By Hannah Voss
Last December, the week before Christmas, I bundled myself into the car with my mom and we drove south to the coast of Texas to train our binoculars on the elusive Whooping Crane. The Whooping Crane, which winters in Texas thanks to our mild weather, is the tallest North American bird, at around a meter and a half tall. In 1941, there were only 21 cranes in the wild; thanks to conservation efforts in the interim, there are now over 800. My mom and I were lucky enough to see four.
My feet at this point were so itchy. The trip was a consolation prize, as I’d had to defer my PhD from October to January – consigning yet more months of my fleeting twenties to a purposeless Covid-19 wasteland of pottering around my hometown. I’d never felt like I belonged in San Antonio, but the pandemic had sent me back there from my hiding place in London. On my return, the American border agent had checked my passport and said, “Welcome home, ma’am.” I choked back tears and walked on through the endless grey hallways of the airport: was this home?
I spent the nine months in Texas walking my dogs and helping my parents with projects around the house. I sat six feet away from my grandparents on their back porch until I wore down my grandmother’s traditionally stoic façade. As I packed my bags to come to Durham, she protested, “You’re leaving too soon!” and I finally realised she’d liked having me around.
Two days before New Year’s Eve, I threw myself onto the airplane with promises to come back in May, to see my brother graduate from university and a close friend get married. As soon as I arrived in the UK, the entire country went into its third lockdown, and I weathered the next four months alone in a flat in Durham, doubting my ability to research, to write, to be. Is everyone feeling this way? I wondered. I took a lot of walks. I felt so homesick I thought I would puke.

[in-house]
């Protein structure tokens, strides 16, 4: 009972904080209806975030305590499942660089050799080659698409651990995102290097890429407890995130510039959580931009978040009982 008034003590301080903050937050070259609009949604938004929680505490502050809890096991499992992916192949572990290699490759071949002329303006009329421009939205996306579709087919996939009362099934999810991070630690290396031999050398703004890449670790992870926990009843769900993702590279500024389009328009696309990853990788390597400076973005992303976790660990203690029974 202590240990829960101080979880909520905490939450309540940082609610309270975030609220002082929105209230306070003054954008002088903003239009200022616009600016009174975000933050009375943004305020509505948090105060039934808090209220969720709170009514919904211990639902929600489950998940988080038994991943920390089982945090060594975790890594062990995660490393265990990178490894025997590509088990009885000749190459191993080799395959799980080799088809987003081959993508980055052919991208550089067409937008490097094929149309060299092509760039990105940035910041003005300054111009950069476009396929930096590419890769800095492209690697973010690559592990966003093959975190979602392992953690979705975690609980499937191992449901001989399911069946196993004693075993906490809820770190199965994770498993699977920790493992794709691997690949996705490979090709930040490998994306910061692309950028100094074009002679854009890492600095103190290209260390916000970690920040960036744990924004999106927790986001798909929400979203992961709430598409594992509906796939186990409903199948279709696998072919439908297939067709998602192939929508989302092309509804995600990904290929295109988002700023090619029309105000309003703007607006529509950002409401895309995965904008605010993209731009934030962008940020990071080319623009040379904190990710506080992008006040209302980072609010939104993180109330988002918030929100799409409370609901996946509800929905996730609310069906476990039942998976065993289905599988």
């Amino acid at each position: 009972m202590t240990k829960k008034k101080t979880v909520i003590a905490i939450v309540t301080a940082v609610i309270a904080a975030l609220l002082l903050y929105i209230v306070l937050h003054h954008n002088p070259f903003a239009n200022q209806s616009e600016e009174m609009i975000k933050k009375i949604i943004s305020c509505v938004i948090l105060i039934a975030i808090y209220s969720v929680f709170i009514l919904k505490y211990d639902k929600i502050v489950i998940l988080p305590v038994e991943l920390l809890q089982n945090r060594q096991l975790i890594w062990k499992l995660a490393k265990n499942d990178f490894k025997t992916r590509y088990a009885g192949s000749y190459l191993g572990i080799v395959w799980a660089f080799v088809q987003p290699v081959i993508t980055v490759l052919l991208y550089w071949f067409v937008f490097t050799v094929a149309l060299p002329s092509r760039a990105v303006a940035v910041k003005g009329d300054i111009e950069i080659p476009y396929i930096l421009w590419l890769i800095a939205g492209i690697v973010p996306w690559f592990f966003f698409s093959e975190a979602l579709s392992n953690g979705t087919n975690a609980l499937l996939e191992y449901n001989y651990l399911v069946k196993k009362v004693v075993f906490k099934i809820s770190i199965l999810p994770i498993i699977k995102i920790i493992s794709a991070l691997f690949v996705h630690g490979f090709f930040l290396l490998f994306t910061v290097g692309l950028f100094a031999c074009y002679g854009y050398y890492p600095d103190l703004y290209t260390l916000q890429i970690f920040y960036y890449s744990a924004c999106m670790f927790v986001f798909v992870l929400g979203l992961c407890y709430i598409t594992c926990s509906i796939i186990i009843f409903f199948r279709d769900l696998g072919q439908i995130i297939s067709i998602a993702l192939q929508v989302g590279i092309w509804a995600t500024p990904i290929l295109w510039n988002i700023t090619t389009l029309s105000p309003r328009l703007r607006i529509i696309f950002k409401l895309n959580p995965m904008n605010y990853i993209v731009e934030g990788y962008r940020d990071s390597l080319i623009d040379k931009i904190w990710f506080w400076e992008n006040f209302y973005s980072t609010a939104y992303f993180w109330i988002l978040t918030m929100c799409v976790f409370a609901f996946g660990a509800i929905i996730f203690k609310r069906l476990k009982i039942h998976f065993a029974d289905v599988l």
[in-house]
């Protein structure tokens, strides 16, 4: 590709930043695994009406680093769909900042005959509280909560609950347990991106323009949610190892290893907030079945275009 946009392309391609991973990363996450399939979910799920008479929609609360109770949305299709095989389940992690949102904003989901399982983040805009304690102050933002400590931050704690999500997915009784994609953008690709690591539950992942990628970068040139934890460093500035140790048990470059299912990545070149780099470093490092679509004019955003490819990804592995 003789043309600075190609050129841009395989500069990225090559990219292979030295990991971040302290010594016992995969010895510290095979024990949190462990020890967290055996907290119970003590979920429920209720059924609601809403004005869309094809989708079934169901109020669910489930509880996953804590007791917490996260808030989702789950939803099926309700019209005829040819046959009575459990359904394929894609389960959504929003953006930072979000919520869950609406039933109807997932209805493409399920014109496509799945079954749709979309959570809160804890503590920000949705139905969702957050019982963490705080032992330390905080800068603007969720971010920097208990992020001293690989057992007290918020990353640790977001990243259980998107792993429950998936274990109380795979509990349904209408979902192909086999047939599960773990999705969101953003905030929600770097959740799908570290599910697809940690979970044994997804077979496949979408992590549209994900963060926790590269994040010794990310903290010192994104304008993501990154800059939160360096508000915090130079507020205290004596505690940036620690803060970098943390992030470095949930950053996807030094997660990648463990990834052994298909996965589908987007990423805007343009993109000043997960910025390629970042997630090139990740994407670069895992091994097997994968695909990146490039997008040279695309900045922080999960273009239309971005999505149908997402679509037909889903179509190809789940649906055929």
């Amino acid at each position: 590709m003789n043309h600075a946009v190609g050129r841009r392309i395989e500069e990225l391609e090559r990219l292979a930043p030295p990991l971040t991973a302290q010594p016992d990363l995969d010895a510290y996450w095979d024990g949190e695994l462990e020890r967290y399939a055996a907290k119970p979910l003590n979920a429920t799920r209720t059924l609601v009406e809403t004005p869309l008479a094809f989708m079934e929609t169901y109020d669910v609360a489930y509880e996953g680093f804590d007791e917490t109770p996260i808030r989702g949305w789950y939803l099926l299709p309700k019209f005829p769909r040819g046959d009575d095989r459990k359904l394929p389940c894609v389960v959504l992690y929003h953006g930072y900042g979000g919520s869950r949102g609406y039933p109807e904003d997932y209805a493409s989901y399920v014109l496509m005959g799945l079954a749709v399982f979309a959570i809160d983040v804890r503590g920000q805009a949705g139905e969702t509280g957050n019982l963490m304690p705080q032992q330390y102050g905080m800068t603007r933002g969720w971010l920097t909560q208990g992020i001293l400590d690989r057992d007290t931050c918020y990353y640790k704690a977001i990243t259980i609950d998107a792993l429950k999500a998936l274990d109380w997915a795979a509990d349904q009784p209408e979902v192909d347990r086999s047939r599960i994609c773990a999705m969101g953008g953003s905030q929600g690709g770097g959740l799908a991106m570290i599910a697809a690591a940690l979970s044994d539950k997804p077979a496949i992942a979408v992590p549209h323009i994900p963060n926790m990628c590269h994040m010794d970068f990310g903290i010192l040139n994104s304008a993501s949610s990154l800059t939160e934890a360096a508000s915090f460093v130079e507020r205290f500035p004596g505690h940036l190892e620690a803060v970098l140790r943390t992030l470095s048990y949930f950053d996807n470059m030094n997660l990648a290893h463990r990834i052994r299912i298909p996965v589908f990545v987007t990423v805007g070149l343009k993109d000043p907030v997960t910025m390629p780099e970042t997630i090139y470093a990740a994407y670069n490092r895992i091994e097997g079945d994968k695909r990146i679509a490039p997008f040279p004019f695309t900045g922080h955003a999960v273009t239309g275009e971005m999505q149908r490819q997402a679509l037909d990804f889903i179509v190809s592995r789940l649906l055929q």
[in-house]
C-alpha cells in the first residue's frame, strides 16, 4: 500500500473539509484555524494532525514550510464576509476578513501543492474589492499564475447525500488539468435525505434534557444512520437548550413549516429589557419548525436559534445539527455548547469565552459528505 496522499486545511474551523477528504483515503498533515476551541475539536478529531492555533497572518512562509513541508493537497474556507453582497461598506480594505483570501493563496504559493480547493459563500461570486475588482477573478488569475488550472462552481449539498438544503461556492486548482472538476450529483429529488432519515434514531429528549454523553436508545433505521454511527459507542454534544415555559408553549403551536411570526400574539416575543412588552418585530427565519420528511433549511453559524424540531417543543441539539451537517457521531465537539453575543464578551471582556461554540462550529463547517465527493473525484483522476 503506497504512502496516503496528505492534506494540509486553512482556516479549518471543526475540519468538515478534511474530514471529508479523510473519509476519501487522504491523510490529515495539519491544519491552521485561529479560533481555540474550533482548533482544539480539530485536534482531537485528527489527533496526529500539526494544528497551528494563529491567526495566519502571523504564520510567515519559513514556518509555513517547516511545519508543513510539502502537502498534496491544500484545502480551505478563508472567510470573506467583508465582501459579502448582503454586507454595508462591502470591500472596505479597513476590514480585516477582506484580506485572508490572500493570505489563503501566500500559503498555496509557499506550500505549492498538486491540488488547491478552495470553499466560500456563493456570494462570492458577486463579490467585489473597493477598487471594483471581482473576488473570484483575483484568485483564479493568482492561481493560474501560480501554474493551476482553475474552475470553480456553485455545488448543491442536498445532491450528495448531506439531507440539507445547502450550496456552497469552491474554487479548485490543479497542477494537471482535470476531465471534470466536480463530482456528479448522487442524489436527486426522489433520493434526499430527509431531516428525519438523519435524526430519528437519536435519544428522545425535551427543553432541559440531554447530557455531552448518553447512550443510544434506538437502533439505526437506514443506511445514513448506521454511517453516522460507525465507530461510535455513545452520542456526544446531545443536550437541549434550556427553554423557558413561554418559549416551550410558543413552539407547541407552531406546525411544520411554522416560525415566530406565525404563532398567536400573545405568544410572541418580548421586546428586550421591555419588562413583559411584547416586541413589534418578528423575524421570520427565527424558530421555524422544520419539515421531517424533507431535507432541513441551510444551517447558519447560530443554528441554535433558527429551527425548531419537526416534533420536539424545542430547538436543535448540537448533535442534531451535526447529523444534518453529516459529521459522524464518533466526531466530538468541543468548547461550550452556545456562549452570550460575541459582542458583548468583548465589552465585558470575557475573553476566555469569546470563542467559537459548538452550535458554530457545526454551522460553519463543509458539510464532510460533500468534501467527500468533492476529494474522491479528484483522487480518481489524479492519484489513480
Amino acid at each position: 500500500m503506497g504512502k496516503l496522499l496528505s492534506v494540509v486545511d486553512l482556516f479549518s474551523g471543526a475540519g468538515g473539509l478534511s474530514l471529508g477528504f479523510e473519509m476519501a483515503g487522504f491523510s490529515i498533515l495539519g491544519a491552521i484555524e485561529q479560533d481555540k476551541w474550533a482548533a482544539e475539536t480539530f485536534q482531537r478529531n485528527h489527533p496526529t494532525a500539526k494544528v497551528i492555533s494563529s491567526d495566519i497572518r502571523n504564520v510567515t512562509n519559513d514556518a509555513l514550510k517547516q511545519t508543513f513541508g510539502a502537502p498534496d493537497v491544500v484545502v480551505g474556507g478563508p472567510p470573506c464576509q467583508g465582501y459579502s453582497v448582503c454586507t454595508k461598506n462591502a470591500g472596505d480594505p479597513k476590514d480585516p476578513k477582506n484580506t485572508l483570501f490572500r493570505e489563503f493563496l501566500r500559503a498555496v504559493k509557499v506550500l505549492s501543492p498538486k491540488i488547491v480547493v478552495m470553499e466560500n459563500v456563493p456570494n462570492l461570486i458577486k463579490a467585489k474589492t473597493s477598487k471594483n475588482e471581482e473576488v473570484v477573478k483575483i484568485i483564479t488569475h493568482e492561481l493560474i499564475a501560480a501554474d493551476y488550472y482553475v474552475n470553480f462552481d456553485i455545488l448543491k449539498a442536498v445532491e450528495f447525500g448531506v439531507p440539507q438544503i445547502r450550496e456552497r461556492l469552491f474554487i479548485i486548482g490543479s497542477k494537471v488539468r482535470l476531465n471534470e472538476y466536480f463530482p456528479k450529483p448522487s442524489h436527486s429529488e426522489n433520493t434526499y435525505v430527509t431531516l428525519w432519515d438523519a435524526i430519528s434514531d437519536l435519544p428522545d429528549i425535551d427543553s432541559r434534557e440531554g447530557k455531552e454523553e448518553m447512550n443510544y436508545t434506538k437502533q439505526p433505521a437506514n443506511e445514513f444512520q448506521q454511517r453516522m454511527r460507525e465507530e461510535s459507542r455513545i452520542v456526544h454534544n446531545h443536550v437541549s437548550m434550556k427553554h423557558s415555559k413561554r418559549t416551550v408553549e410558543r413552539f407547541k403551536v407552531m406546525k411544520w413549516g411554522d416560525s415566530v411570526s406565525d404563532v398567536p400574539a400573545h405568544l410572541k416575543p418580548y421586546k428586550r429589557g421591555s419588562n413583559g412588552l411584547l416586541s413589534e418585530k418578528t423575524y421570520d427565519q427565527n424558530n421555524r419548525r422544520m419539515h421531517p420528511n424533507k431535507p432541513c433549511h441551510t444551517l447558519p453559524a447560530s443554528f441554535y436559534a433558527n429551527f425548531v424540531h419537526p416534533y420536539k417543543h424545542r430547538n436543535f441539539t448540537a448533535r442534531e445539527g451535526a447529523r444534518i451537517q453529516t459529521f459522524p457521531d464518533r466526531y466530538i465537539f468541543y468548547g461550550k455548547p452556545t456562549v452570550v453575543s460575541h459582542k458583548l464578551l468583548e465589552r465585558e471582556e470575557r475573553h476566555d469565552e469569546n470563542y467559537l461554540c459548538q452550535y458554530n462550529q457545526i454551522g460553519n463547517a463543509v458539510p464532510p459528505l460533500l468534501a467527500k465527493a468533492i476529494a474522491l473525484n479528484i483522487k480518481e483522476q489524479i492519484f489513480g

Travel restrictions meant I couldn’t go home in May, like I’d planned. My parents FaceTimed me so I could see my brother awarded his degree. My friend had an uneven number of bridesmaids, and I still owe her maid of honour money for the gifts we bought her as a group. My mom had to mail me my summer clothes – a swimsuit, one pair of shorts, a sundress I wore every day in July. My childhood dog died a few weeks ago, and I saw him for the last time through my laptop screen.
While I was doing my masters at Durham and then working in London, I spent two Christmases in a row at my boyfriend’s parents’ in Oxford. His family is so welcoming, but I felt like an alien. They didn’t have Christmas films playing perpetually on the TV (it isn’t the holidays without a terrifying 1950s Claymation Rudolph teaming up with broken toys and an elf who wants to be a dentist to save Christmas). My boyfriend and his brothers opened their presents randomly throughout the day, instead of all in one go, first thing Christmas morning. They didn’t have tamales on Christmas Eve. They didn’t have any dogs to sneak under the tree and chew away corners of wrapping paper. I never thought my family even had Christmas traditions until I wasn’t doing them. I vowed to never spend another Christmas away from home – hell or high water.
This year I’m flying home for Christmas, amidst both hell and high water, going back to America for the first time since I left for my PhD. I’m trading the Edinburgh Christmas markets and cosy British winter evenings for brown grass, poinsettias, and our redneck Christmas light display. When the border agent takes my passport and tells me in a thick Southern accent, “welcome home, ma’am”, I know I’ll burst into tears. Not because San Antonio isn’t home, but because I learned last year, whiling away my twenties doing ‘nothing’ (I thought, anyway), that it is. I have something in common with the Whooping Crane: I too am a migratory bird who winters in Texas.